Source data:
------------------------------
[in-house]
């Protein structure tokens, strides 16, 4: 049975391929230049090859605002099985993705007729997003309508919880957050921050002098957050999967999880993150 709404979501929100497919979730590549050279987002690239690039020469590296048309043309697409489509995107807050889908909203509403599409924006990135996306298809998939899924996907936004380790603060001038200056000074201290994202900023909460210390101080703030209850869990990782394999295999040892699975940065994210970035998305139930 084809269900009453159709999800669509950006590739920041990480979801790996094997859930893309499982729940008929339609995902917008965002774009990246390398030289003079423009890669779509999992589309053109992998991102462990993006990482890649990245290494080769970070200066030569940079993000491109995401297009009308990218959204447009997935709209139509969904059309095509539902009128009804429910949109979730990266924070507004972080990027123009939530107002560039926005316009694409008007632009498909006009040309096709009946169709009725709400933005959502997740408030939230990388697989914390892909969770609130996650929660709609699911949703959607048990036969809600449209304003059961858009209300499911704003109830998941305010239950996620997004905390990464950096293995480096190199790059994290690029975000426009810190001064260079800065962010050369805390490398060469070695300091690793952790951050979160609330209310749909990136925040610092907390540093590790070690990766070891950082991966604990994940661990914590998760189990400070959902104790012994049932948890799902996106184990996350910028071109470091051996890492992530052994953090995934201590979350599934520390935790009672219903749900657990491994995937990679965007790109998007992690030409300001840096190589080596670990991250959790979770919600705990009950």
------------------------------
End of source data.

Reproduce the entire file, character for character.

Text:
[in-house]
């Protein structure tokens, strides 16, 4: 049975391929230049090859605002099985993705007729997003309508919880957050921050002098957050999967999880993150 709404979501929100497919979730590549050279987002690239690039020469590296048309043309697409489509995107807050889908909203509403599409924006990135996306298809998939899924996907936004380790603060001038200056000074201290994202900023909460210390101080703030209850869990990782394999295999040892699975940065994210970035998305139930 084809269900009453159709999800669509950006590739920041990480979801790996094997859930893309499982729940008929339609995902917008965002774009990246390398030289003079423009890669779509999992589309053109992998991102462990993006990482890649990245290494080769970070200066030569940079993000491109995401297009009308990218959204447009997935709209139509969904059309095509539902009128009804429910949109979730990266924070507004972080990027123009939530107002560039926005316009694409008007632009498909006009040309096709009946169709009725709400933005959502997740408030939230990388697989914390892909969770609130996650929660709609699911949703959607048990036969809600449209304003059961858009209300499911704003109830998941305010239950996620997004905390990464950096293995480096190199790059994290690029975000426009810190001064260079800065962010050369805390490398060469070695300091690793952790951050979160609330209310749909990136925040610092907390540093590790070690990766070891950082991966604990994940661990914590998760189990400070959902104790012994049932948890799902996106184990996350910028071109470091051996890492992530052994953090995934201590979350599934520390935790009672219903749900657990491994995937990679965007790109998007992690030409300001840096190589080596670990991250959790979770919600705990009950």